Boston: I grew up in the suburbs of Boston, the second of four children in an Irish-Catholic family. Being a good Catholic, I went to Mass every Sunday and each Holy Day of Obligation, which meant I was in church at least sixty times a year. Some of my earliest memories were while I was at church. Part of my education was in a Catholic school, which was challenging academically and good for me. Dealing with the nuns and priests, who were positioned as intermediaries between God and me, however, was difficult and not at all beneficial.
How they dealt with me has had an impact upon how I perceive God, which has influenced my entire life. I’m not alone; there are millions of Catholic kids like me who have their own stories to tell—many of which are much worse than mine.
One incident in particular had a profound impact on me. It was the day of my First Holy Communion, when I was just seven years old. For months, all the girls and boys from my Communion class practiced going to the alter rail, kneeling down, holding our heads back, opening our mouths, and sticking out our tongues. When we did, the priest would put the Communion wafer on our tongues, say something—which I couldn’t understand, and move on to the next kid.
It sounds simple enough, but its execution on that fateful day was anything but simple. We were told—harshly, repeatedly and in no-uncertain terms—that we were to close our mouths immediately when the Host was placed on our tongues.
The priest said, “You don’t want to drop Jesus on the floor, do you?” He went on to tell us that this was a sacrilege—a mortal sin, and it would send us to hell. This, of course, terrified me as a seven-year-old. I can still feel the cold chill of fear from his words more than half a century later. His harsh admonition wasn’t accurate Catholic teaching, but I didn’t know it at the time.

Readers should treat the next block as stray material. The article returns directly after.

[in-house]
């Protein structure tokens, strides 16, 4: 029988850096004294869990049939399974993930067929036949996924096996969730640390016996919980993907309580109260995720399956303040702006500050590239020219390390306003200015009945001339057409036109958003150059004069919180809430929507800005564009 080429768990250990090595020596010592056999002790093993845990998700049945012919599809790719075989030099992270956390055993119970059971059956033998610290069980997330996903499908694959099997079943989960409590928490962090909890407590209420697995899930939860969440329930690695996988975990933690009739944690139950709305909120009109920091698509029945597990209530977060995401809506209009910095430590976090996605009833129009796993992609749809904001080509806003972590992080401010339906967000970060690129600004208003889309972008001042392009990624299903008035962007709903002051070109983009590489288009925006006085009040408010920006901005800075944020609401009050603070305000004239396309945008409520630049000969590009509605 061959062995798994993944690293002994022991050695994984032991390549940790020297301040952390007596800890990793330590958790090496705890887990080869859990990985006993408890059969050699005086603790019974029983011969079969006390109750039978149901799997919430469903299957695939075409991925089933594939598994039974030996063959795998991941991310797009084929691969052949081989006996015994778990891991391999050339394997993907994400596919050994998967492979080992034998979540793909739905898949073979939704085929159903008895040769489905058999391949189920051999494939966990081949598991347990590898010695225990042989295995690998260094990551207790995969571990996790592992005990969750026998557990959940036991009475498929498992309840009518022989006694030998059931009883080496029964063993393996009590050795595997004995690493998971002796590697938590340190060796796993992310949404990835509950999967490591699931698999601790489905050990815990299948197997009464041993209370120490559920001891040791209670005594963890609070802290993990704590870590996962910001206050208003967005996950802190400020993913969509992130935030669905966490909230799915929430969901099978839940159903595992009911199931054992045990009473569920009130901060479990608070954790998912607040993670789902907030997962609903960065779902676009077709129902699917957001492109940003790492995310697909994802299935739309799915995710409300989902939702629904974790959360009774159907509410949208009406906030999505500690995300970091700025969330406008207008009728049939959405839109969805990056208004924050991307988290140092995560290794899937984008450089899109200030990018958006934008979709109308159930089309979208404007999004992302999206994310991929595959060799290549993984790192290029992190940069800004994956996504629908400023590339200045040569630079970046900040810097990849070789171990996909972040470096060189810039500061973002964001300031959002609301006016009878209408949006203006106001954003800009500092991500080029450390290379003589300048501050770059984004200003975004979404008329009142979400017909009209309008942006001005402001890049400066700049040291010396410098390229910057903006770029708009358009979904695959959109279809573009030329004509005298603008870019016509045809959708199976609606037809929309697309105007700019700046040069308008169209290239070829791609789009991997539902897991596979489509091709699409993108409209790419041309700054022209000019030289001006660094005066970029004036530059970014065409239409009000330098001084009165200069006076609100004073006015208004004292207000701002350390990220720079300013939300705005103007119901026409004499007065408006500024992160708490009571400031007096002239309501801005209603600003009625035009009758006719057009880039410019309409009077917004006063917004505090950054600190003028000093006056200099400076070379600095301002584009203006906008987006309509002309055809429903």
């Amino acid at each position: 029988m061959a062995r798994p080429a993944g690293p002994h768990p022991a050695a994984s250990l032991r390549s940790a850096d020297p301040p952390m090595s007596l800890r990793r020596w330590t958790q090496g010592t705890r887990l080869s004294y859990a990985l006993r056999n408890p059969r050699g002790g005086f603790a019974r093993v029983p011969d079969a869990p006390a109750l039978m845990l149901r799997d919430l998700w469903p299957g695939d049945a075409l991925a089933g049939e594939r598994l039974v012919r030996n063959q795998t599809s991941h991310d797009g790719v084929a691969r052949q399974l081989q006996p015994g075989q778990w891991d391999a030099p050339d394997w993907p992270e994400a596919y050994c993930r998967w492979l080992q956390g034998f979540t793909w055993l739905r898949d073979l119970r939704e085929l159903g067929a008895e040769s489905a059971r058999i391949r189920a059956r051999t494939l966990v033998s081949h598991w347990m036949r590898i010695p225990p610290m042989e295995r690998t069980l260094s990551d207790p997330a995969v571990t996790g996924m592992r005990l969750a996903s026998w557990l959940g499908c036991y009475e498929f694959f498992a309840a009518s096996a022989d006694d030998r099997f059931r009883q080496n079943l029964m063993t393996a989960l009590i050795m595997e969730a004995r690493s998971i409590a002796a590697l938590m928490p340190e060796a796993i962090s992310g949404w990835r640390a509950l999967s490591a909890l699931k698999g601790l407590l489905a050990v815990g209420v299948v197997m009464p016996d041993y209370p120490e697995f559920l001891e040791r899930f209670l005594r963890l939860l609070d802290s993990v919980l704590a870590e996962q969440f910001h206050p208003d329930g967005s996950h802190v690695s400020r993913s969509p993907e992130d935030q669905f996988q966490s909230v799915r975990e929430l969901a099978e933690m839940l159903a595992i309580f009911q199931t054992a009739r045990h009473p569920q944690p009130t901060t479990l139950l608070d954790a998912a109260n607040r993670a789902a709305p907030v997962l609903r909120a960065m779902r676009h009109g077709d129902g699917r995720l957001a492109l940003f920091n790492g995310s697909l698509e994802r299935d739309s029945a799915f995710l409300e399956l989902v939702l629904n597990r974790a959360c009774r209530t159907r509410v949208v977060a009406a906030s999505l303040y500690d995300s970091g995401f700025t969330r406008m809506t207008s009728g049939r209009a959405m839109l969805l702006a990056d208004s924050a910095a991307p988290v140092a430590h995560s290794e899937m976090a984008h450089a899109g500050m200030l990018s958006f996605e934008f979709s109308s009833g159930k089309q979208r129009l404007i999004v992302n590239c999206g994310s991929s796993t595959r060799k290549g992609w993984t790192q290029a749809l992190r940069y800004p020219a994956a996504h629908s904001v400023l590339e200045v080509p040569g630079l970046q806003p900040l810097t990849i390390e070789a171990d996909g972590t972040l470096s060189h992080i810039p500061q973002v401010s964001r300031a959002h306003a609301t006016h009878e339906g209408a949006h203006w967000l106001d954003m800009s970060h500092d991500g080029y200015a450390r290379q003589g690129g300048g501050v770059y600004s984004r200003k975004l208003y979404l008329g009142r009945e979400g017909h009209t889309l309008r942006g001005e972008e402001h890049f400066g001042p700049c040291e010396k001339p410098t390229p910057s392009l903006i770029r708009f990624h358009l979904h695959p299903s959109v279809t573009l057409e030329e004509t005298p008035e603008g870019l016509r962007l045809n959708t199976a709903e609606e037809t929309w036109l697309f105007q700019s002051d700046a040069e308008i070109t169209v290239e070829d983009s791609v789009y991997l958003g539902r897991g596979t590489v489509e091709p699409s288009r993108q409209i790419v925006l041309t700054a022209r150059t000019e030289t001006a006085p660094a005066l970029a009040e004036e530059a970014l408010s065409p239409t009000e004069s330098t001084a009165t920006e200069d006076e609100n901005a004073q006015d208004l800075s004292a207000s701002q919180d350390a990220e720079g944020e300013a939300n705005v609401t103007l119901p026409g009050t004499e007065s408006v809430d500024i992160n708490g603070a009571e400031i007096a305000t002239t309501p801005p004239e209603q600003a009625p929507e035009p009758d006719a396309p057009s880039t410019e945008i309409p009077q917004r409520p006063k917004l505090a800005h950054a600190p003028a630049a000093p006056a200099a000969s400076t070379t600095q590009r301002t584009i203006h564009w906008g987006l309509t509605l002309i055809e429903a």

Although I was little, I remember trying to look at the wafer as the priest held it up. I wanted to see Jesus’ face in it, but I never could. It didn’t look like Him, and it didn’t look like any part of a human being I had ever seen before either. Nevertheless, it was His body, and I was scared to death of dropping Jesus on the floor.
When the eventful day arrived, each girl was dressed in white, and all the boys, including me, wore white suits, white clip-on ties, and white gloves. Everything we wore that day was white, signifying purity—girls and boys. There were at least one hundreds kids taking their First Holy Communion that day, which seemed to excite the parents much more than any of us.
We sat up front away from our families—the boys on the right side of the aisle—the girls on the left. Sitting immediately to my right was Jerry Callahan, who was a little goofy on his best day and slightly retarded on his worst. Because he was on my right—sitting right next to me—he was in line to receive Communion immediately before me.
On schedule, we were ushered to the rail by a nun. Each of us knelt precisely as we were instructed. When the priest came to Jerry, he didn’t open his mouth as wide as he was supposed to. This irritated the priest, who spoke very sternly to him. Scared, Jerry started to whimper. Exasperated, the priest put the Host on Jerry’s partially protruding tongue, hoping that all would go well.